Houses, or ground floor or basement flats, with very small or no front garden, may have high magnetic fields in their front rooms from distribution cables running underneath the pavement. In many built up areas the electricity companies often connect neutrals from different substations together, this can produce unpredictable 'net currents' which flow round the system the wrong way and can give rise to high magnetic fields over wide areas (e.g. round 4 or 5 streets). It can create very high magnetic fields in houses, usually with no way of reducing them, as the electricity companies do not believe high magnetic fields are a problem. The ONLY way to find out if this is a problem is to measure the magnetic fields at the house, preferably at a "busy"time - e.g. 8 am or 6 pm. See meters from EMFields. If the electricity company takes readings for you (in some areas this is a possibility), they may not be taking readings at these peak times.
If there is a 'net current' in the street, the magnetic field levels will be similar throughout the property, and most of the other nearby houses, not reducing much with distance from the substation. In our surveys about one quarter of the properties can have net current problems.
'Stray' currents are due to faults in the neighbourhood electricity system that have transferred on to metal gas and/or water pipes and can be detected by holding the EMF measurement meter close to the pipes where they come into the house. In flats, measure close to all water and gas pipes. Stray currents are surprisingly common and can be stopped, but this is not always easy and there is a cost involved.
'Net' currents and 'stray' currents are unpredictable, and can only be detected by measuring the field levels. Check the area for high fields due to net currents by measuring the magnetic fields at times of the day when people are using electricity; 7.30 - 9.00 am and 5.00 - 6.30 pm are good times to measure. If there is no gas in the area, 1.00 a.m. (i.e. after midnight) is a good time to measure in cold weather when most off-peak heating systems will have switched on.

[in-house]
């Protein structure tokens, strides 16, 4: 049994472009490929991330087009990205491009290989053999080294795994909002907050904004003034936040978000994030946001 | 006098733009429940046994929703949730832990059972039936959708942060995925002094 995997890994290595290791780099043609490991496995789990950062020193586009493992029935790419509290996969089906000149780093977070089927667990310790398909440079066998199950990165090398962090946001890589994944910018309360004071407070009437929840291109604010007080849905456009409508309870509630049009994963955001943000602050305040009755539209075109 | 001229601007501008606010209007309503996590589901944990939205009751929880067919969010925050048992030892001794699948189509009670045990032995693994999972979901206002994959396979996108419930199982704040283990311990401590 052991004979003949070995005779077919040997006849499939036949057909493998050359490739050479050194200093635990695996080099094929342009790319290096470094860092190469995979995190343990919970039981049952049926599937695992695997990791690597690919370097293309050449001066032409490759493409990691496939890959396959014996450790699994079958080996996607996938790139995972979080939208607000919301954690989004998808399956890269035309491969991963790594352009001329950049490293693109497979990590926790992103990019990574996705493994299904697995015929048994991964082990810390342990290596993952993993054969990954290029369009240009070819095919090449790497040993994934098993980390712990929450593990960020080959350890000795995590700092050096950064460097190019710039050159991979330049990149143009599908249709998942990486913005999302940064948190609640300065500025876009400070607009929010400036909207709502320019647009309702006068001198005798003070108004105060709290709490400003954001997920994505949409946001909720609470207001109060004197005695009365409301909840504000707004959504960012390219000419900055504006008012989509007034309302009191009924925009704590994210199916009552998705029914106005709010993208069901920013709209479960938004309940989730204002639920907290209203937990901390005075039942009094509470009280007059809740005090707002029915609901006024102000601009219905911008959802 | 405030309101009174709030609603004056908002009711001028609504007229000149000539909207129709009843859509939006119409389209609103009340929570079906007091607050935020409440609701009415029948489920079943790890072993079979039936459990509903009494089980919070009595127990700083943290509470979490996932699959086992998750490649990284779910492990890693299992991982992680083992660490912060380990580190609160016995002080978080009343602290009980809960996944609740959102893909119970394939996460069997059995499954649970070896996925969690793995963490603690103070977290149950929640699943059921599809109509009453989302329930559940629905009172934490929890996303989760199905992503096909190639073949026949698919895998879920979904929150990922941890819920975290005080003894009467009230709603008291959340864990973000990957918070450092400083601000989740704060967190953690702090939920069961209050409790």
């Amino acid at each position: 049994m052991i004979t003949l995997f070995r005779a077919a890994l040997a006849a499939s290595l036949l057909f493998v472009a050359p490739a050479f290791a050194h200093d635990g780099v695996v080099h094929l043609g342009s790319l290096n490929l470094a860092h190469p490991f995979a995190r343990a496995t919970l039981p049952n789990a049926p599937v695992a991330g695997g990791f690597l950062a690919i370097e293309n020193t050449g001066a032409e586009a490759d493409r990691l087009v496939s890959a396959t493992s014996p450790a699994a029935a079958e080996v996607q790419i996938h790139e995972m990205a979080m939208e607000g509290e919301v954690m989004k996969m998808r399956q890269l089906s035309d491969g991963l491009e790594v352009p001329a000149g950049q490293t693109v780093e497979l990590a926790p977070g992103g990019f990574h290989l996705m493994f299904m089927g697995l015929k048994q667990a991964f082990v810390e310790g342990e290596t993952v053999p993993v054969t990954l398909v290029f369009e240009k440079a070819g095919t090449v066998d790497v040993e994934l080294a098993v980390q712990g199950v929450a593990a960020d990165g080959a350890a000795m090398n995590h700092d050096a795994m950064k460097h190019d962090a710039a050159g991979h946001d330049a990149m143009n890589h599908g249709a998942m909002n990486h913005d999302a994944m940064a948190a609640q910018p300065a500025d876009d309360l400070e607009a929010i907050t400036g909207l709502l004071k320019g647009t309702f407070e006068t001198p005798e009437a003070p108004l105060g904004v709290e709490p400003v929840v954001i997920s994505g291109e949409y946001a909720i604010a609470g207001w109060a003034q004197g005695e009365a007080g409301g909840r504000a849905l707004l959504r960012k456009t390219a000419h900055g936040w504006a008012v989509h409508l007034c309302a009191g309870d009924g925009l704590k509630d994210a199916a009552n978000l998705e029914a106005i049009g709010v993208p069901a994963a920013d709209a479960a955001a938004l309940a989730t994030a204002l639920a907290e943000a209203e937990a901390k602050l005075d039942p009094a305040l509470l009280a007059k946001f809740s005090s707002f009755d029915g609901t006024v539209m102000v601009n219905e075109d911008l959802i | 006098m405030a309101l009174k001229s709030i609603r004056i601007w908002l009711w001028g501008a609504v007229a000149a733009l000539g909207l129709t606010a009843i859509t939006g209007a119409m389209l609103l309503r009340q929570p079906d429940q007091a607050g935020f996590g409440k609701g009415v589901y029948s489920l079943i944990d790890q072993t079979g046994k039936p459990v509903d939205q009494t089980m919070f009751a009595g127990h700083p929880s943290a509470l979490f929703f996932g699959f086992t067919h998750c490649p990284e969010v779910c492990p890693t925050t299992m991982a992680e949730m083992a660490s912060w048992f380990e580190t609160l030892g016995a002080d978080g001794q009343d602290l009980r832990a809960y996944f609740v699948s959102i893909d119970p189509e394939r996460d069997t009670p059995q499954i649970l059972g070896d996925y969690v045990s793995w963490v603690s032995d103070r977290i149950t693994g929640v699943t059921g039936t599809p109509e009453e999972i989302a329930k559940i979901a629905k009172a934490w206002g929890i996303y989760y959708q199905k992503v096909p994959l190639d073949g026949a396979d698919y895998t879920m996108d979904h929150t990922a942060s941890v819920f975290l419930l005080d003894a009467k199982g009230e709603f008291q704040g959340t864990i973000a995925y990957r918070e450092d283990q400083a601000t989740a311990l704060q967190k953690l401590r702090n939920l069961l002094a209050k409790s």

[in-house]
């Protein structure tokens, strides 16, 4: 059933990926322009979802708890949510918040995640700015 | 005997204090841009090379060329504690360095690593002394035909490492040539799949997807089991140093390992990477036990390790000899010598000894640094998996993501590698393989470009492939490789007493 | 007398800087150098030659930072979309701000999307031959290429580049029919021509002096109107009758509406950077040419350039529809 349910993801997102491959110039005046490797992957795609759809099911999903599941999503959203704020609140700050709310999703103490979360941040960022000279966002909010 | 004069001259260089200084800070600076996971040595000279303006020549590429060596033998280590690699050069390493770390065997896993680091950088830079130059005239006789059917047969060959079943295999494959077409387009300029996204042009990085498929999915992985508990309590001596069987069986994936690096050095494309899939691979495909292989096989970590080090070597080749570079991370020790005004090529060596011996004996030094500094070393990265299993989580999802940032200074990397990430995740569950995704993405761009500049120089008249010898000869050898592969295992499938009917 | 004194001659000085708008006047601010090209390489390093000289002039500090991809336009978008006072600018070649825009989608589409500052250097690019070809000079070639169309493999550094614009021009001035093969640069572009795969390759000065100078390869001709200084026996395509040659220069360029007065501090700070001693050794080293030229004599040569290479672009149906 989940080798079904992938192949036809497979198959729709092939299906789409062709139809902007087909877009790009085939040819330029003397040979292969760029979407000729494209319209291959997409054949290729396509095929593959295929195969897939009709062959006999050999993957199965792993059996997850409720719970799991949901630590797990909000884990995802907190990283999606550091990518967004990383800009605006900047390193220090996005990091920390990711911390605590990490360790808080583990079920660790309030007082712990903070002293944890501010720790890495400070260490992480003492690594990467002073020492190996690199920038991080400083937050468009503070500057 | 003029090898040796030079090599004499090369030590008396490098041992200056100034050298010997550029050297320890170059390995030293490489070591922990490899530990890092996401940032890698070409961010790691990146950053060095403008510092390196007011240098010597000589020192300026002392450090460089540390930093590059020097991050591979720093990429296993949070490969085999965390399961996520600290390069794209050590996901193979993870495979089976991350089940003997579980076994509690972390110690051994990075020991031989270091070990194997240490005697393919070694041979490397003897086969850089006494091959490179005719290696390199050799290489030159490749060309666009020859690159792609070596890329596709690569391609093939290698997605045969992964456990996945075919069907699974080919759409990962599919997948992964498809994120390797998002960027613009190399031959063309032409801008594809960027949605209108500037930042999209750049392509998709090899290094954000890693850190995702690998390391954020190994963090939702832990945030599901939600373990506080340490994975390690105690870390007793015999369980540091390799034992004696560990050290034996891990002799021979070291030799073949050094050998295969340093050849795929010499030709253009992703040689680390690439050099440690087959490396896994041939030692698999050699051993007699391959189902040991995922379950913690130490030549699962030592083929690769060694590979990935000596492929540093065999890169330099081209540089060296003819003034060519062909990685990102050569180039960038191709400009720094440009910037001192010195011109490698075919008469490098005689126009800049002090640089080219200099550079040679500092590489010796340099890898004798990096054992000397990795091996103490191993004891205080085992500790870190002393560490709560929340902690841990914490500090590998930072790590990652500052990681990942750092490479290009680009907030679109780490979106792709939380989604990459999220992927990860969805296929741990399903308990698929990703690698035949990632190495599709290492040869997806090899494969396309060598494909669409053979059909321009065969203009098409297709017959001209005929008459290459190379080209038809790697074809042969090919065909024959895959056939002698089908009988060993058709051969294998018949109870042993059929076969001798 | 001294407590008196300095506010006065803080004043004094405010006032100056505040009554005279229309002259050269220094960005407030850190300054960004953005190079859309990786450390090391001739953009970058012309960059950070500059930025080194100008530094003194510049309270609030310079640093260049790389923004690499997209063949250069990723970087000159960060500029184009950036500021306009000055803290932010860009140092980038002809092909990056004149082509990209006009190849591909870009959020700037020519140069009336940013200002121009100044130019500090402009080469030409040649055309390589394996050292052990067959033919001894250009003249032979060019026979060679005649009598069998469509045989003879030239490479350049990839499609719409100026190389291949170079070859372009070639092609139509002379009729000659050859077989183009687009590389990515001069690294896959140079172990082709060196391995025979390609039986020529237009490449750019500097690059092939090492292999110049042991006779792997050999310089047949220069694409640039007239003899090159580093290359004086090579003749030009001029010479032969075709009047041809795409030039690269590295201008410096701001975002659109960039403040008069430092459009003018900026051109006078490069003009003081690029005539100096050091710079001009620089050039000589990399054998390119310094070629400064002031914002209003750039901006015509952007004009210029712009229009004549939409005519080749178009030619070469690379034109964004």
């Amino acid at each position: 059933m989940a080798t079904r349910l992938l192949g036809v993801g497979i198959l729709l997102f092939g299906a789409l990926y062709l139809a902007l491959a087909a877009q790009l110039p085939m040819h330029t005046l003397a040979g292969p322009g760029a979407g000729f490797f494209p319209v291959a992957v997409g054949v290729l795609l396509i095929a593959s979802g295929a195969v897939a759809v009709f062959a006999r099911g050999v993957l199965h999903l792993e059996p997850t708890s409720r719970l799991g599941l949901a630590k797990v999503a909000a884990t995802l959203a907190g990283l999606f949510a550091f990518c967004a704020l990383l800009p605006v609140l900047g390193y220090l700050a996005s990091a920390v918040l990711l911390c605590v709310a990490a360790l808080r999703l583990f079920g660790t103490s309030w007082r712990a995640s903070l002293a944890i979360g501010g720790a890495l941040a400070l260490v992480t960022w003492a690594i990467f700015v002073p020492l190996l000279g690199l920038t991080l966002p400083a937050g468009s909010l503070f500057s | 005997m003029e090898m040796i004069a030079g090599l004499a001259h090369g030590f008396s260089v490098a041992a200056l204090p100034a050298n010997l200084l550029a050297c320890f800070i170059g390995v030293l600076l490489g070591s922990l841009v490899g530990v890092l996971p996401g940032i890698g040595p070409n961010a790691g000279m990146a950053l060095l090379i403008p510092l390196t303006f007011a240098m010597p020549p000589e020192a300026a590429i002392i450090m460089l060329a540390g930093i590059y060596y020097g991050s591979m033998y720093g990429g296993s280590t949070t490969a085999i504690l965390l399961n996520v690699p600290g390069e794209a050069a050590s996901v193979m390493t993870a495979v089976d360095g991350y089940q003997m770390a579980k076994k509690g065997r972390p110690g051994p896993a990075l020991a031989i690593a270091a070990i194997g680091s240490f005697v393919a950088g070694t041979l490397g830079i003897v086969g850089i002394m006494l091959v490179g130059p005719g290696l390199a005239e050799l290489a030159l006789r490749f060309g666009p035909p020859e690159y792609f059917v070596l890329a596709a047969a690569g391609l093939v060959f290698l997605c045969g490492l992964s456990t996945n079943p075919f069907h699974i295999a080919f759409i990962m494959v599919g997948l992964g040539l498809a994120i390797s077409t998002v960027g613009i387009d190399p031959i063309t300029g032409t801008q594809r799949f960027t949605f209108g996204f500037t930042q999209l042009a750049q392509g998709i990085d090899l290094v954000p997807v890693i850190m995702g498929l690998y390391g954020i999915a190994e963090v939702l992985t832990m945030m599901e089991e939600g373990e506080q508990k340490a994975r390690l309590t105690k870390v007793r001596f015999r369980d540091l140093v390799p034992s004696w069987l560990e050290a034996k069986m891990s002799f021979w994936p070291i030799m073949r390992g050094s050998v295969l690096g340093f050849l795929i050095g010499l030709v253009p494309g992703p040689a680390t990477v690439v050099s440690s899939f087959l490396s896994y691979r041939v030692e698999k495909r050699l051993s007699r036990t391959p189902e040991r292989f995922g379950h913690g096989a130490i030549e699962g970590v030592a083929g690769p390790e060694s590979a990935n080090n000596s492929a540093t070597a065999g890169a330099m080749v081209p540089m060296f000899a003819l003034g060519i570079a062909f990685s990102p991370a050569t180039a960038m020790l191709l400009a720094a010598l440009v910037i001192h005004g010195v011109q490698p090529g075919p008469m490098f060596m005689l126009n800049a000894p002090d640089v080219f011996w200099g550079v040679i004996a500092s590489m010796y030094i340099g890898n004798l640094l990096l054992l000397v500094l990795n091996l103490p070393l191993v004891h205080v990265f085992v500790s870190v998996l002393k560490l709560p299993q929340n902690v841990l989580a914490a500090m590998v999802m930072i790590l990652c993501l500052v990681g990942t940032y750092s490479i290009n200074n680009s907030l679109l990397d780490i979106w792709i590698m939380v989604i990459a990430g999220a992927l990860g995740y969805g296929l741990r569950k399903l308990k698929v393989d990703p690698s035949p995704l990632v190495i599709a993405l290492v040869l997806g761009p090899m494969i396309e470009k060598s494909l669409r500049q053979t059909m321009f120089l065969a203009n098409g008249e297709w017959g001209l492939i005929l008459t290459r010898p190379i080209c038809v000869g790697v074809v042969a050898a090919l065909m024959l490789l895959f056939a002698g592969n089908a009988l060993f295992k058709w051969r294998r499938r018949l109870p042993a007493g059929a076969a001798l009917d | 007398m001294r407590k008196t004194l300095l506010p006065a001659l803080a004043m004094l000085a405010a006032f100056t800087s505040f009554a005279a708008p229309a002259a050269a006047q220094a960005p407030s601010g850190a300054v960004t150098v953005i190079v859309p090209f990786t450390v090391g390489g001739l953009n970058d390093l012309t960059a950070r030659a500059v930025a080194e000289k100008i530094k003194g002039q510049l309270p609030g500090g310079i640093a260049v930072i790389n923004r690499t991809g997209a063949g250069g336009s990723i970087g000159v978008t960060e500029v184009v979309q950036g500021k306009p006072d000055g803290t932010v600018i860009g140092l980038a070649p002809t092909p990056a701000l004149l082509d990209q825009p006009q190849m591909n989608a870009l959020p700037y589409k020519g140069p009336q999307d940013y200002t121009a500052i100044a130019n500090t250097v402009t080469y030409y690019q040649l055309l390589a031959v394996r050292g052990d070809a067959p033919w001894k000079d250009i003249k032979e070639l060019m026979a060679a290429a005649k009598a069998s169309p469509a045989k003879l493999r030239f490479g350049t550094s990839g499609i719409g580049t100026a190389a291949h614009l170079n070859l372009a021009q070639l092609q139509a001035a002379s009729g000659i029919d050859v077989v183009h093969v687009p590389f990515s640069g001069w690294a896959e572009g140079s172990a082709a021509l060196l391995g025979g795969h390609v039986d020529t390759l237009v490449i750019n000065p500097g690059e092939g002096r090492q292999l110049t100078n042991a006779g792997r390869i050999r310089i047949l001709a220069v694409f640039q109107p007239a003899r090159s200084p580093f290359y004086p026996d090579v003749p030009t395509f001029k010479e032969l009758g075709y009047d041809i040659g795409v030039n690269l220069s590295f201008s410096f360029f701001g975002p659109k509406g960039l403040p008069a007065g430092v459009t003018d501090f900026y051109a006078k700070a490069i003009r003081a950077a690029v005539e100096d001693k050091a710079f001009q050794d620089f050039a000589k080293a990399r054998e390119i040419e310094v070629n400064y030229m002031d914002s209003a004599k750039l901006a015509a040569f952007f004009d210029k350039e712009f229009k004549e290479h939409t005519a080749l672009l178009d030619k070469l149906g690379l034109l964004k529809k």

Substations close to the house make properties harder to sell.
What you can do
The local electricity board may provide you with a plan of underground cables, to see how close the main cables are to you. They are not always accurate, but their actual position can easily be detected using a powerfrequency field meter, such as the PRO or 3030B, from EMFields. It is possible that the electricity company will only supply plans of cables to a property's owner, so some negotiation may be necessary if you haven't purchased the property yet.
The only way to get a reliable idea of the field from cables is to measure them. It is very difficult to calculate the estimated level because of the possible variability, due to trench size and depth and layout of the cables.
For most people, it is where you spend a lot of time relatively unmoving that it is advisable to have low fields. If there is a substation adjacent to the house it is very important to measure the field levels. Until you have done so, put any beds in the room as far as possible from the substation, with the bed-head at the furthest point. Remember the critical precautionary level for magnetic field levels (which cannot be reduced by screening) is below 0.1 microtesla in bedrooms and 0.15 microtesla in play or sitting areas. Ideally, areas in the garden, which are used for play or relaxing should have fields of less than 0.2 microtesla.
3. P Sims S, Dent P, (2005) High-voltage Overhead Power Lines and Property Values: A Residential Study in the UK, Urban Studies, Vol. 42, No. 4, 665-694 (2005)